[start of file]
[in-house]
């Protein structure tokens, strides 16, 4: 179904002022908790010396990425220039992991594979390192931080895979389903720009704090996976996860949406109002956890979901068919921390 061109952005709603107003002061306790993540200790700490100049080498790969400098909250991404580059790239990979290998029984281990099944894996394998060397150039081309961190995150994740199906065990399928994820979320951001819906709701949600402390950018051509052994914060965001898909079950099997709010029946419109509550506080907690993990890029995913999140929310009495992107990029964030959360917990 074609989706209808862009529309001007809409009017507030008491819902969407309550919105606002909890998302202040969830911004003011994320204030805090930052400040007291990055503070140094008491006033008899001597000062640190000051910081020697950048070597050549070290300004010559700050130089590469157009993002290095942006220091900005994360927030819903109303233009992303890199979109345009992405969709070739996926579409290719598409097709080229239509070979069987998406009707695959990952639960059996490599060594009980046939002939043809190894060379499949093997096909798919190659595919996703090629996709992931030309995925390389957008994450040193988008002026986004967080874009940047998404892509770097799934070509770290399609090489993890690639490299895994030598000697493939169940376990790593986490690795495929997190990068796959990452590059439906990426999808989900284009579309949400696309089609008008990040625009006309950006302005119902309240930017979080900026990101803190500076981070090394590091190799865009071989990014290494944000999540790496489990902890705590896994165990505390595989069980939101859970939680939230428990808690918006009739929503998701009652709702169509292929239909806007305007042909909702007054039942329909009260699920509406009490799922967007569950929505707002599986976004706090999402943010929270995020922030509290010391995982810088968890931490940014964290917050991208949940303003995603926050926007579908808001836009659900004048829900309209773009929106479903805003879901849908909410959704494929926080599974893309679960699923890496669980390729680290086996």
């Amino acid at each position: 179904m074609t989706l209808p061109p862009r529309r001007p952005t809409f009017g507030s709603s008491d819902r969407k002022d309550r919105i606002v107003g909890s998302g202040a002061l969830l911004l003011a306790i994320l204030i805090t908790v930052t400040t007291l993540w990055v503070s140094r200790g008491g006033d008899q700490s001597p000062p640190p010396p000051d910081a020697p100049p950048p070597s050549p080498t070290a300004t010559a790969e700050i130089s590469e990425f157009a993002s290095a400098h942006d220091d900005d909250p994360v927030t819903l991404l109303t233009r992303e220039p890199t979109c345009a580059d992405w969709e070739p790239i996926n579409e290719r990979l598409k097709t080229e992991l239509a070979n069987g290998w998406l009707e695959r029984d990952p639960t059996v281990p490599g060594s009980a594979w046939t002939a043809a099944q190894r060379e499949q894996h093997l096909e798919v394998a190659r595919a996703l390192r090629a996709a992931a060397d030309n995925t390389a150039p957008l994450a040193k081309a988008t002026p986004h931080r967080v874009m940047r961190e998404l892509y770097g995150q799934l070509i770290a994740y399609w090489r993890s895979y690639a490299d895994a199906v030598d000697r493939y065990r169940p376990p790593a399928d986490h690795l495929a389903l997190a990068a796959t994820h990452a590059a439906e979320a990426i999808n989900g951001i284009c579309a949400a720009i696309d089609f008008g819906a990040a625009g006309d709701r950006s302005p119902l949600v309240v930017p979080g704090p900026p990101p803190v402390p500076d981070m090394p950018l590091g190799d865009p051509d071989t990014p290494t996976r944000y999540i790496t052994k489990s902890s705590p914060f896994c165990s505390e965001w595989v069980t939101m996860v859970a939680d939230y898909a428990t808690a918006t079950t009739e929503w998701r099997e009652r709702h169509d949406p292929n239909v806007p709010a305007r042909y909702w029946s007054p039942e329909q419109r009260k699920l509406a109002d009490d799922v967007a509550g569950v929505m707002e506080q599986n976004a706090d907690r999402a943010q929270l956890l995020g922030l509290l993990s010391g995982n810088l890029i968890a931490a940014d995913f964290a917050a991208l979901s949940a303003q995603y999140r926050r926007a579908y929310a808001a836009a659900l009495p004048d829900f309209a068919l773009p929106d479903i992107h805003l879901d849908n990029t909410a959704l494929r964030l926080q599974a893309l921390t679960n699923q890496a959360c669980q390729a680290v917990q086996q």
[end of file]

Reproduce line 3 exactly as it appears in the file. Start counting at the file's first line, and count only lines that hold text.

């Amino acid at each position: 179904m074609t989706l209808p061109p862009r529309r001007p952005t809409f009017g507030s709603s008491d819902r969407k002022d309550r919105i606002v107003g909890s998302g202040a002061l969830l911004l003011a306790i994320l204030i805090t908790v930052t400040t007291l993540w990055v503070s140094r200790g008491g006033d008899q700490s001597p000062p640190p010396p000051d910081a020697p100049p950048p070597s050549p080498t070290a300004t010559a790969e700050i130089s590469e990425f157009a993002s290095a400098h942006d220091d900005d909250p994360v927030t819903l991404l109303t233009r992303e220039p890199t979109c345009a580059d992405w969709e070739p790239i996926n579409e290719r990979l598409k097709t080229e992991l239509a070979n069987g290998w998406l009707e695959r029984d990952p639960t059996v281990p490599g060594s009980a594979w046939t002939a043809a099944q190894r060379e499949q894996h093997l096909e798919v394998a190659r595919a996703l390192r090629a996709a992931a060397d030309n995925t390389a150039p957008l994450a040193k081309a988008t002026p986004h931080r967080v874009m940047r961190e998404l892509y770097g995150q799934l070509i770290a994740y399609w090489r993890s895979y690639a490299d895994a199906v030598d000697r493939y065990r169940p376990p790593a399928d986490h690795l495929a389903l997190a990068a796959t994820h990452a590059a439906e979320a990426i999808n989900g951001i284009c579309a949400a720009i696309d089609f008008g819906a990040a625009g006309d709701r950006s302005p119902l949600v309240v930017p979080g704090p900026p990101p803190v402390p500076d981070m090394p950018l590091g190799d865009p051509d071989t990014p290494t996976r944000y999540i790496t052994k489990s902890s705590p914060f896994c165990s505390e965001w595989v069980t939101m996860v859970a939680d939230y898909a428990t808690a918006t079950t009739e929503w998701r099997e009652r709702h169509d949406p292929n239909v806007p709010a305007r042909y909702w029946s007054p039942e329909q419109r009260k699920l509406a109002d009490d799922v967007a509550g569950v929505m707002e506080q599986n976004a706090d907690r999402a943010q929270l956890l995020g922030l509290l993990s010391g995982n810088l890029i968890a931490a940014d995913f964290a917050a991208l979901s949940a303003q995603y999140r926050r926007a579908y929310a808001a836009a659900l009495p004048d829900f309209a068919l773009p929106d479903i992107h805003l879901d849908n990029t909410a959704l494929r964030l926080q599974a893309l921390t679960n699923q890496a959360c669980q390729a680290v917990q086996q």